bpmNEXT 2016 (part 5)

Final half-a-day of bpmNEXT presentations and demos, before heading back home.
Intent-driven and future-proof user experiences
Appian talked about UIs.  They have created an architecture called Sail UI using a server-side approach to UI and focusing on the intent of the UI (rather than the details / technology) so it can evolve over time. The same UI design can be applied to radically different architectures like GWT, Facebook React or native mobile apps.  The UI adapts automatically based on the environment (for example barcode scanning component behaves radically differently on desktop vs mobile).
Continuous integration: tools to empower DevOps in process-based application
Bonitasoft talked about testing processes using CI when doing live changes to your processes and applications.  Using Docker, JUnit and Jenkins, they run various tests on Jenkins on newer versions of the process to detect regressions.
Combining DMN with BPMN and CMMN – the open source way
Camunda showed how they implemented DMN (at least parts of) as a decision service.  DMN can be called from BPMN or CMMN using a decision task, or standalone.   Their Cockpit application allows you to figure out why certain decision have been made at runtime (for specific instances) by looking at the audit data – annotated on top of the decision table itself. 
How I learned to tell the truth with BPM
Gene Rawles is adding another dimension (yes, literally, 3D) to modeling processes, where you can have processes at different layers (2D) and use lines to connect them (in 3D), to simplify explaining what’s actually going on for example.  They allow importing processes from different systems, and are not limited to processes but also a rules or a SOA (services) layer.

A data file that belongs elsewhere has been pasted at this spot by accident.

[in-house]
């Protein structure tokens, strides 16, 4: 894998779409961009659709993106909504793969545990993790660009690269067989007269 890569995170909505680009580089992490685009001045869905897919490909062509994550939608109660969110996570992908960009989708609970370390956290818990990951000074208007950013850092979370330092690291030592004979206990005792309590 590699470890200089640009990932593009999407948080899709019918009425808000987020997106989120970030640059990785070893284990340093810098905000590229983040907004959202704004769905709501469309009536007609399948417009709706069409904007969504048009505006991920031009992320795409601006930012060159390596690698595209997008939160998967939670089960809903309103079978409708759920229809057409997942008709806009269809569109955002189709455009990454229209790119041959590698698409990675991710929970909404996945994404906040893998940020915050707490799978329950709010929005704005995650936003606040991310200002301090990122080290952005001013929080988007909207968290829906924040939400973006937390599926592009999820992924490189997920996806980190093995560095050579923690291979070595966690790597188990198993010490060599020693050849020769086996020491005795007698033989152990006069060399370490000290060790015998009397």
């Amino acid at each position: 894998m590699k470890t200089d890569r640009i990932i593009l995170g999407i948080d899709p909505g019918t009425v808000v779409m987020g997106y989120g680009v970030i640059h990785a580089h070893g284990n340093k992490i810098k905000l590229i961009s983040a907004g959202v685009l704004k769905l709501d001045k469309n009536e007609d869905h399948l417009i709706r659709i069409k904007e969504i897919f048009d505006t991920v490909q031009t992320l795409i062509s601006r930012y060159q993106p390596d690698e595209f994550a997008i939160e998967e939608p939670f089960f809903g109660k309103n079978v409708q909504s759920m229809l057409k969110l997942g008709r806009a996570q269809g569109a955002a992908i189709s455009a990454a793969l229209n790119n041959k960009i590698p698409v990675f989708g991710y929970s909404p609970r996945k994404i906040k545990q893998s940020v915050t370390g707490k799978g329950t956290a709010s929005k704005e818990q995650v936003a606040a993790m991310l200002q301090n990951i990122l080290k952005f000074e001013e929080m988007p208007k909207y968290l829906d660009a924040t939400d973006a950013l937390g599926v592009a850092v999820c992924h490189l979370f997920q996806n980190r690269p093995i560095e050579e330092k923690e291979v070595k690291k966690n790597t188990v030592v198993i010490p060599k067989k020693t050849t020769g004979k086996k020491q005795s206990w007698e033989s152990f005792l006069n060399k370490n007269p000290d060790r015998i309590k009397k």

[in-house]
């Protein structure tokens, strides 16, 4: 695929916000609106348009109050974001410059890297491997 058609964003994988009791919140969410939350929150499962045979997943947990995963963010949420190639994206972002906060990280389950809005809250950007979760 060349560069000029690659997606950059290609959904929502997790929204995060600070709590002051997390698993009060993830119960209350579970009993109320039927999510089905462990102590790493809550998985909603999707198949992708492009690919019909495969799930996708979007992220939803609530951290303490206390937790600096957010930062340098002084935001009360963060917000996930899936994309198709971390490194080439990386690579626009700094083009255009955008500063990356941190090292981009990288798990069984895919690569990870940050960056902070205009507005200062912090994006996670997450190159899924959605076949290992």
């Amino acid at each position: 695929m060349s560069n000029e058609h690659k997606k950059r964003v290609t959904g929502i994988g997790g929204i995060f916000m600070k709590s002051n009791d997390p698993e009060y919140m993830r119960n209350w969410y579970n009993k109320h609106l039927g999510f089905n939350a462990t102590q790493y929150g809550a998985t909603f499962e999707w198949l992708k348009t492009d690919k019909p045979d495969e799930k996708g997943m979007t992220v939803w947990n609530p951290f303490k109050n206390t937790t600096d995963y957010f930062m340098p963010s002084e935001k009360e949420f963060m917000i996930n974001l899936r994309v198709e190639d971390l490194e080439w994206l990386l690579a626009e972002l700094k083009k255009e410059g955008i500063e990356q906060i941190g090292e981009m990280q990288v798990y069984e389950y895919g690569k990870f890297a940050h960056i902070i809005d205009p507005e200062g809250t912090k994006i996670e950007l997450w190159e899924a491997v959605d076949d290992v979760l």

Self-managed agile organizations
Keith Swenson is ending the conference presentations with a talk on various topics:
  • Self-management.  Using the term ‘sociocrary’, it’s about self-managed teams which are highly decentralised and about collaboration (using consensus rather than voting – to get everyone on board with the decision).  How can we support these teams better?
  • He made a distinction between token-based and state-based engines – where jBPM (since v5) definitely falls in the second category – and wondering if there’s way to describe the difference and should we consider these in combination with BPMN or CMMN?
  • He launched the question if there should be one (1!) open-source DMN engine for everyone to use, although this sparked the question whether this would be a reference implementation, which one to use and if there’s still differentiation possible for vendors.
  • And he wrapped up talking about the future, where he believes a more conversational model (focusing on easy interactions with the user rather than the process itself).
Unfortunately I’ll have to miss the wrap up session, heading back to LA slightly early to catch my flight.

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